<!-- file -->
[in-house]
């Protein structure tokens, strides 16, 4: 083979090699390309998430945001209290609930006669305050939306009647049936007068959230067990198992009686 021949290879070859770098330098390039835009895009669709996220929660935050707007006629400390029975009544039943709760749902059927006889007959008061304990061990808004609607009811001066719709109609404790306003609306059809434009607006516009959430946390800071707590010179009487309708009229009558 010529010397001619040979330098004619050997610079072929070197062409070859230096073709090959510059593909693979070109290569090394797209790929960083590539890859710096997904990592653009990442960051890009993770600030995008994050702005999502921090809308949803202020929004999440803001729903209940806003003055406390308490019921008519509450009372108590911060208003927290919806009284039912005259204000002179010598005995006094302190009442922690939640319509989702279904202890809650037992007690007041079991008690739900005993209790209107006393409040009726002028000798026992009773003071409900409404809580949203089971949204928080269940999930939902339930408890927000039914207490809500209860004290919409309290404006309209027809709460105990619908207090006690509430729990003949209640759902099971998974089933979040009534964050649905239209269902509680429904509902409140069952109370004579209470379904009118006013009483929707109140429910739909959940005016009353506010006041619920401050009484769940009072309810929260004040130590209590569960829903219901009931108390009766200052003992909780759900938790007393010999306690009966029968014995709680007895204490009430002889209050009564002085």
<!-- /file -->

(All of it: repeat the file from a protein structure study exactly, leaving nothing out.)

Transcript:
[in-house]
């Protein structure tokens, strides 16, 4: 083979090699390309998430945001209290609930006669305050939306009647049936007068959230067990198992009686 021949290879070859770098330098390039835009895009669709996220929660935050707007006629400390029975009544039943709760749902059927006889007959008061304990061990808004609607009811001066719709109609404790306003609306059809434009607006516009959430946390800071707590010179009487309708009229009558 010529010397001619040979330098004619050997610079072929070197062409070859230096073709090959510059593909693979070109290569090394797209790929960083590539890859710096997904990592653009990442960051890009993770600030995008994050702005999502921090809308949803202020929004999440803001729903209940806003003055406390308490019921008519509450009372108590911060208003927290919806009284039912005259204000002179010598005995006094302190009442922690939640319509989702279904202890809650037992007690007041079991008690739900005993209790209107006393409040009726002028000798026992009773003071409900409404809580949203089971949204928080269940999930939902339930408890927000039914207490809500209860004290919409309290404006309209027809709460105990619908207090006690509430729990003949209640759902099971998974089933979040009534964050649905239209269902509680429904509902409140069952109370004579209470379904009118006013009483929707109140429910739909959940005016009353506010006041619920401050009484769940009072309810929260004040130590209590569960829903219901009931108390009766200052003992909780759900938790007393010999306690009966029968014995709680007895204490009430002889209050009564002085």